of horses and guns going up-it is not an This war is a matter of men, equipment, 1918.” Other authorities state that this
uncommon sight, but a wonderful one. We and supplies. These three war essentials bell weighed 27 14 tons, that it was cast in
are only one section of twenty-four trucks have to be transported. This means a load 1874 from French cannon captured in the
out of more than 200,000, yet every time on the Nation's transportation equipment war of 1870, and that it was exceeded in
we load with shells the load is worth from far in excess of its capacity. If it comes to size only by the famous Russian bells of
$78,000 to $100,000, depending on the kind." a show-down, the railways will have to Moscow and by certain Chinese bells.
“ The old adage, Talking is still done confine themselves strictly to Government Negroes who can trace their ancestry to
by hand in France,” continues the author work. This would mean that all goods and the Coromantees of the African Gold above mentioned, “ has just been borne out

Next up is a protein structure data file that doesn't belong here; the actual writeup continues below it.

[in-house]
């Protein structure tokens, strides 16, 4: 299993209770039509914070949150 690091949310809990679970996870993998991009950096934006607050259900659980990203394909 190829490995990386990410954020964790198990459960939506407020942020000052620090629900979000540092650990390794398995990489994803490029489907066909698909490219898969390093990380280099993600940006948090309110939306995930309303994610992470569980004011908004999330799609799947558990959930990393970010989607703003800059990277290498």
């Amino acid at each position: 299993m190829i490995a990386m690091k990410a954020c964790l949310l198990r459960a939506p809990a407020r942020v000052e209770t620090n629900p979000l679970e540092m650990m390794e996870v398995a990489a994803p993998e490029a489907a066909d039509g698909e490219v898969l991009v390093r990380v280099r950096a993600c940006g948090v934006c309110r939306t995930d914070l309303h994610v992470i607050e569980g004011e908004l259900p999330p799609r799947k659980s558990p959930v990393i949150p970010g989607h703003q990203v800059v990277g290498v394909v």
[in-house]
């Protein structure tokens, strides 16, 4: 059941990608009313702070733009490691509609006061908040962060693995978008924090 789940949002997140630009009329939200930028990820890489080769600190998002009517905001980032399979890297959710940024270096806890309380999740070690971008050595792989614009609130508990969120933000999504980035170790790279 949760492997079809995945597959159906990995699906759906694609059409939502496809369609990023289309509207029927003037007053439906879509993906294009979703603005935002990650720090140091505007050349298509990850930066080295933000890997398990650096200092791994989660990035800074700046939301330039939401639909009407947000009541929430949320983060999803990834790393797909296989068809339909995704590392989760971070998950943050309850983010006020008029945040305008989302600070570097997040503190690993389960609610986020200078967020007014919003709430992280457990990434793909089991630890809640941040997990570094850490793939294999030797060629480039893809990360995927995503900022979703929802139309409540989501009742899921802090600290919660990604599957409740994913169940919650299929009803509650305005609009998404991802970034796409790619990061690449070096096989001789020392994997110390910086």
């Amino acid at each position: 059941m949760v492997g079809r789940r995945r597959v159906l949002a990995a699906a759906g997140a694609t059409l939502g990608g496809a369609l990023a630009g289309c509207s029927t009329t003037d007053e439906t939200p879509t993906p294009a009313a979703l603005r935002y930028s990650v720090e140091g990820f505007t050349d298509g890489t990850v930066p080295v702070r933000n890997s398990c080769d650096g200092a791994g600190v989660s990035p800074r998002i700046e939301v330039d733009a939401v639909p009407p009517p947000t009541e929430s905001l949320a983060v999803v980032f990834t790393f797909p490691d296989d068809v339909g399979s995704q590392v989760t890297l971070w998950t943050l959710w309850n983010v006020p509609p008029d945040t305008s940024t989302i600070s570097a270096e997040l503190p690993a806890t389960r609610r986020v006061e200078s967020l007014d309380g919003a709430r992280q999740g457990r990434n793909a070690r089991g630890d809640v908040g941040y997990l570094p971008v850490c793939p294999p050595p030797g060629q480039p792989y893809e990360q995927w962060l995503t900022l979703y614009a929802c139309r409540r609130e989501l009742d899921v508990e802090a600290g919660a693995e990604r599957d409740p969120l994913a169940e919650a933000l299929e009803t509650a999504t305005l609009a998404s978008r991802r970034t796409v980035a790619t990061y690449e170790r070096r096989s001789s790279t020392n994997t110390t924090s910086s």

FO supplies for other than Governmental use Coast have reason to be proud. A recent would have to be transported in other ways. book entitled “ American Negro Slavery," elbow. He sprained it trying to translate
again. I've had to tie up a Frenchman's
A The motor truck has proved itself the logical by Professor U. B. Phillips, quotes from Crank up your motor' from French into means of transportation. It is an equipment a letter written in 1701 by Governor
English--that's a fact. His two favorite that can be purchased and operated by every
, community without great initial outlay or this tribe : « The Corramantes are not only of about a hundred words, are, * It is agit
American expressions, out of a vocabulary time spent in putting it into operation. the best and most faithful of our slaves, and "You darn fool." He uses both indio To my mind, the time has arrived when but are really all born heroes. There never